Jonathan A. Titus

Microcomputer Pioneer

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Lesson 5: CPU and Memory

From the original article in Radio-Electronics
by Jonathan A. Titus
The Central Processor Unit (CPU) module contains the microprocessor IC and the extra circuitry used to interface with the rest of the computer. It is important to note that the 8008 microprocessor has been fabricated as an MOS circuit and the outputs will only drive one low-power circuit of the 74L series. Each output is buffered with a 74L04 inverter before it is used. The main, 8-line input/output bus, or I/O bus is also buffered by two 7404 circuits to give the TTL signals a high fan-out.
Read More: Adobe Acrobat PDF FileMark-8 Construction.pdf, p.2 [2.54 MB]

The Memory module uses the widely available 1101 type of semiconductor, integrated circuit memory. The 1101 random access memory or RAM is organized as a 256 x l-bit memory, so eight of the 1101 type memories are used to give us 256, eight-bit words. This is the minimum configuration necessary for the operation of the Mark-8. Each memory module can hold 32 of the 1101 memories for a total of 1024 or 1k words of storage . Up to four Memory modules may be used with the Mark-8, giving us a maximum 4k of storage space. More than enough for most applications.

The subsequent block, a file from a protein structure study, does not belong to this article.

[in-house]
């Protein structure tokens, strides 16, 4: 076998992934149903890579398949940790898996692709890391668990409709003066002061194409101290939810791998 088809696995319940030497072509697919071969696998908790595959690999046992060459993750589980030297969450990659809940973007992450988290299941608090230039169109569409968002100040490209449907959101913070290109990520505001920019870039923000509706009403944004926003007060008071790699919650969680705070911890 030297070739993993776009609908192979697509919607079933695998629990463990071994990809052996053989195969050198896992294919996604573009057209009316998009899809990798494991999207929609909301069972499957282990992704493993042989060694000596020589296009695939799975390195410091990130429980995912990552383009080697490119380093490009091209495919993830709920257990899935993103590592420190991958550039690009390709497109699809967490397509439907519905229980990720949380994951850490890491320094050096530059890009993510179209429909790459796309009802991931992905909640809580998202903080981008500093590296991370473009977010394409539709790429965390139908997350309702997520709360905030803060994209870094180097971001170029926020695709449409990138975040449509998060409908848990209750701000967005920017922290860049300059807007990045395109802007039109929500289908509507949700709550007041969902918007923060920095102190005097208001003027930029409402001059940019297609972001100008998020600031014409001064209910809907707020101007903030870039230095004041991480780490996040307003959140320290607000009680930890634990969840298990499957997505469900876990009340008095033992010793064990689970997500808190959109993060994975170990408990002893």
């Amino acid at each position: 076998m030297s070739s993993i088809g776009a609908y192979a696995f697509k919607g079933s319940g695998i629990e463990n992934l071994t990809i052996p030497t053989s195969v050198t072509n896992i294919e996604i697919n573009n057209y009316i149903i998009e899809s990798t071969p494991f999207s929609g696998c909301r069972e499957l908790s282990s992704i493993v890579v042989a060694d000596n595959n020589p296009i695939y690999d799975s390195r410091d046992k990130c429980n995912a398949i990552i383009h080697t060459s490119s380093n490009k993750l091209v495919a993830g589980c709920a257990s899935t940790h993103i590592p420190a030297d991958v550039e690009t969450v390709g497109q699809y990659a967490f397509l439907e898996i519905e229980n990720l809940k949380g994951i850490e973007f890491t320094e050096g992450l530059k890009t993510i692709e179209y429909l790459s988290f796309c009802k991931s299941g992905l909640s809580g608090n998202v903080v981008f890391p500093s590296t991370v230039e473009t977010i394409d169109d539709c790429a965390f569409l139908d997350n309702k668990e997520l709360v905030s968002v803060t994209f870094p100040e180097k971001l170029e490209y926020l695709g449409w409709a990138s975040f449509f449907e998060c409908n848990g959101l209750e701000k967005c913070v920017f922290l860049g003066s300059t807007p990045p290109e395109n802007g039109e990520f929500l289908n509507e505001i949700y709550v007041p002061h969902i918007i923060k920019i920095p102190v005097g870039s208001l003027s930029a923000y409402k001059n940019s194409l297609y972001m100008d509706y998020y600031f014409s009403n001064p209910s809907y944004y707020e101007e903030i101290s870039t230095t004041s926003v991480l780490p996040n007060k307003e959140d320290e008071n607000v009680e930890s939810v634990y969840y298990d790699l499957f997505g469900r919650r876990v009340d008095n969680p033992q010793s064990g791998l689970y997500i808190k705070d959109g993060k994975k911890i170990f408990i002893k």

Read More: Adobe Acrobat PDF FileMark-8 Construction.pdf, p.3 [2.54 MB]

From the Mark-8/Micro-8 Computer User Group Newsletter
by Walter M. White
"Memory Test Program for Mark-8"
Purpose of the program is to thoroughly check the semiconductor memory used with the 8008 for ICs that will not accept data correctly or have problems in their internal address decoding circuitry.
Read More: Adobe Acrobat PDF FileMemory Test.pdf [65.6 KB]